Todays guest post comes from Marc Lallanilla. Lallanilla is a science, health and environmental writer and editor for LiveScience.com, About.com and ABCNews.com. For the Earth Matters blog, Lallanilla offers us some poignant thoughts on a the environmental impacts of war. Too often looked past in popular media, the environmental effects of war have a measurable impact on our lives. Also a talking point for Earth Matters artists Ghada Amer and Reza Farkhondeh, Lallanilla’s thought provoking words are part of nuanced discussion of our relationship to the earth.
The Environmental Effects of War
By Marc Lallanilla
Centuries ago, the armies of ancient Rome sowed salt into the cropland of their enemies, making the soil useless for farming and ensuring the total conquest of their foes.
Using salt to ruin farmland was an early use of military herbicide, which would again be used to devastating effect in Vietnam, when Agent Orange was sprayed on the forests that provided cover to guerrilla soldiers. Between 1961 and 1971, an estimated 20 million gallons of the herbicide was used, decimating some 4.5 million acres of countryside.
These are just a few examples of the effects of war on the environment. Indeed, there are few human endeavors that can wreak near-total devastation on the natural world with the ruthless efficiency of warfare.
Beyond wholesale habitat destruction, war can help to spread invasive species, lead to the collapse of critical infrastructure like water treatment facilities, and cause widespread hunting and poaching of rare and endangered species.
While it may seem counterintuitive, some experts have argued that military conflicts often end up preserving the natural environment. “It’s one of the findings that’s utterly contrary to expectations,” said Jurgen Brauer, Ph.D, professor of economics at Augusta State University in Georgia. “The most preserved area in all of Korea is the demilitarized zone, because you have the exclusion of human activity.”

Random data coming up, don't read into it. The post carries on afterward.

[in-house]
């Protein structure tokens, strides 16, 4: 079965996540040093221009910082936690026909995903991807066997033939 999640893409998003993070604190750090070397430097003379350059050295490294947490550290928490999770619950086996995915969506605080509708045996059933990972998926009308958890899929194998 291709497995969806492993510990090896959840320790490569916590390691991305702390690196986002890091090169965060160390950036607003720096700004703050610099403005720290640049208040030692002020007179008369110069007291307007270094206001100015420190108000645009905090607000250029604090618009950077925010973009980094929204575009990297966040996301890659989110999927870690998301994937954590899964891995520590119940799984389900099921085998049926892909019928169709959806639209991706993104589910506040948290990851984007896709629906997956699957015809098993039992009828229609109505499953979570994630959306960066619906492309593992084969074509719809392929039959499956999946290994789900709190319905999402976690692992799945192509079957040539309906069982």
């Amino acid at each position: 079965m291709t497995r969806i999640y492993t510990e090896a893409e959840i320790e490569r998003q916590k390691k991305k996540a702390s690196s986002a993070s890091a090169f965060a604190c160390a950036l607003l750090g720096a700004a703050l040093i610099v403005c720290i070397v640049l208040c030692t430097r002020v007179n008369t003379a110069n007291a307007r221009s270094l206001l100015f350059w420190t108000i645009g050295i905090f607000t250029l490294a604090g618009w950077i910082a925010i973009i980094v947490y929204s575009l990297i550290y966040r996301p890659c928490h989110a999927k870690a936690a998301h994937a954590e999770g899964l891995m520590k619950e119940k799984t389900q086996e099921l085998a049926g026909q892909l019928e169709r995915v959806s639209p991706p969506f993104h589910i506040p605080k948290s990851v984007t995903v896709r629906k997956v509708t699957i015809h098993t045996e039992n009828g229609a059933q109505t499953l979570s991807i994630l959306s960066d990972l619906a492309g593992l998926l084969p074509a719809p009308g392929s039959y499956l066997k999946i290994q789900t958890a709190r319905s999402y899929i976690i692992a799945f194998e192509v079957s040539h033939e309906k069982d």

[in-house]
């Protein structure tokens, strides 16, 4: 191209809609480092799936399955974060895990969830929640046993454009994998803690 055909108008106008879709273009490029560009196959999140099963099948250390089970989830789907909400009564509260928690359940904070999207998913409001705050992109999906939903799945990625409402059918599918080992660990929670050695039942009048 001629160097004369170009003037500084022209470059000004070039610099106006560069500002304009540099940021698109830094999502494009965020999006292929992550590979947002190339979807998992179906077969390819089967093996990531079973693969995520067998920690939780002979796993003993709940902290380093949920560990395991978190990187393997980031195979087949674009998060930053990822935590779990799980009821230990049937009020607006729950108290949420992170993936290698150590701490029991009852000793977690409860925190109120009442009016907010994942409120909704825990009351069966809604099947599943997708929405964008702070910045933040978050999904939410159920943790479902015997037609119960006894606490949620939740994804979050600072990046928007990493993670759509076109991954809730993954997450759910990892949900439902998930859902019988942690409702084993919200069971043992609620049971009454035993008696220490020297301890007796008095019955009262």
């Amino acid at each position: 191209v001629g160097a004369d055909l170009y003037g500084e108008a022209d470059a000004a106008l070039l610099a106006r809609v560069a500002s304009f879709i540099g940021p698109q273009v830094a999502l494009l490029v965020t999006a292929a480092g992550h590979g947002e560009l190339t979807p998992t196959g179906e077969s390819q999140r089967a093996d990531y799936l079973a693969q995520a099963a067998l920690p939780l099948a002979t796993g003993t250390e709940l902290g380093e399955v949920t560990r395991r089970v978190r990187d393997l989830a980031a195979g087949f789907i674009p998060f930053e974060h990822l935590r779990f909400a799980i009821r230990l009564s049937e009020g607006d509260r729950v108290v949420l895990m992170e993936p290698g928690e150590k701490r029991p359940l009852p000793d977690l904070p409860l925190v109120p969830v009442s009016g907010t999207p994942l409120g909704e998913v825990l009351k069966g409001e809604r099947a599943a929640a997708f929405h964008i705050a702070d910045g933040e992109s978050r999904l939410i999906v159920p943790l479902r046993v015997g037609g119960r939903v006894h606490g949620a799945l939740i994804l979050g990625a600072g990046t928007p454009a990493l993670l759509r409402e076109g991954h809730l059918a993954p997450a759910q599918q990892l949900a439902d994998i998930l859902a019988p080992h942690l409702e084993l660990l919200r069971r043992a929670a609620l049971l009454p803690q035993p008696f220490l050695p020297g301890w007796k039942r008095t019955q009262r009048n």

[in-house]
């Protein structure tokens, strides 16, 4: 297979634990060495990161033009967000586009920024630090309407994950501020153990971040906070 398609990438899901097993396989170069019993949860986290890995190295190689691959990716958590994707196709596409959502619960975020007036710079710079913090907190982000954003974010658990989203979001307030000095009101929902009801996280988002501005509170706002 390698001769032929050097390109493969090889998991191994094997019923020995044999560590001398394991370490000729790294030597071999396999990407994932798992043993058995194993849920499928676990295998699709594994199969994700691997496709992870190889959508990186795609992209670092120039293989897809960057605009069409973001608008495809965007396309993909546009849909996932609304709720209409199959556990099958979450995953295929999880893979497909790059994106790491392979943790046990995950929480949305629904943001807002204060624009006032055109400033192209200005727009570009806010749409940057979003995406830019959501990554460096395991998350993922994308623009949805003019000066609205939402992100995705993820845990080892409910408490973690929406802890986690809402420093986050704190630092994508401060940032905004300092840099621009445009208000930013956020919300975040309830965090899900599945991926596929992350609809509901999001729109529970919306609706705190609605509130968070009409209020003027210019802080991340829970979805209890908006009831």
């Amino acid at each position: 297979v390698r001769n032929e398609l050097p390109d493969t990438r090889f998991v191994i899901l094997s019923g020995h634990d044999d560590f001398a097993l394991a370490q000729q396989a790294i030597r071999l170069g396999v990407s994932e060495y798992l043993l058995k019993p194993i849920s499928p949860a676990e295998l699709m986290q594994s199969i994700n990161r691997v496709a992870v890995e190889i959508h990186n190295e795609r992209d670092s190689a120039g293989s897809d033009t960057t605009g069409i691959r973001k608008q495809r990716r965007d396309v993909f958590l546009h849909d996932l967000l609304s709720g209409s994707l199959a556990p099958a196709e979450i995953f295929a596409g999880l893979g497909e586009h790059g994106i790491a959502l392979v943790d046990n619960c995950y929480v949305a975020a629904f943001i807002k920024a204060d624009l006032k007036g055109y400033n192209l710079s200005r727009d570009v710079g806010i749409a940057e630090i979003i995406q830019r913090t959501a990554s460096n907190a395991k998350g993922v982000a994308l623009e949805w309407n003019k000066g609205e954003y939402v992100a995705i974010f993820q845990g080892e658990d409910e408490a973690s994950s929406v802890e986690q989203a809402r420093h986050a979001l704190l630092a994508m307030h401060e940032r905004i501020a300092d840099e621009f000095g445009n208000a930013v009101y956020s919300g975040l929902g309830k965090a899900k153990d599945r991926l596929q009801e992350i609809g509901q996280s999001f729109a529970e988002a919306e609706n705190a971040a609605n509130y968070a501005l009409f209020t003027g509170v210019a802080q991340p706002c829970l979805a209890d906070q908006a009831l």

Indeed, experts have noted that despite the massive amounts of herbicide use during the Vietnam War, more forests have been lost in that country since the war ended than during it, due to peacetime commerce (such as logging and farming) and Vietnam’s quest for prosperity.
The blackened skies that erupted over Kuwait during the oil fires of 1991 provided dramatic visual evidence of war-related environmental damage. These oil fires, however, burned in one month roughly the same amount of oil burned by the United States in a single day.
Despite these facts, experts are quick to emphasize that this is not an argument in favor of armed conflict. “War is not good for the environment,” adds Brauer, author of War and Nature: The Environmental Consequences of War in a Globalized World.
Carl Bruch, co-director of international programs at the Environmental Law Institute in Washington, D.C., adds that warfare only delays the environmental damage of peaceful human activity and commerce. “It may provide a respite, but the long-term effects of war aren’t that different from what happens under commercial development,” Bruch said.
Ghada Amer and Reza Farkhondeh (b. 1963, Egypt; b. 1963, Iran)
We Are Destroying Planet Earth, 2007
Charcoal, ink, collage, stickers, embroidery on paper
Courtesy Tina Kim Gallery, New York, and Kukje Gallery, Seoul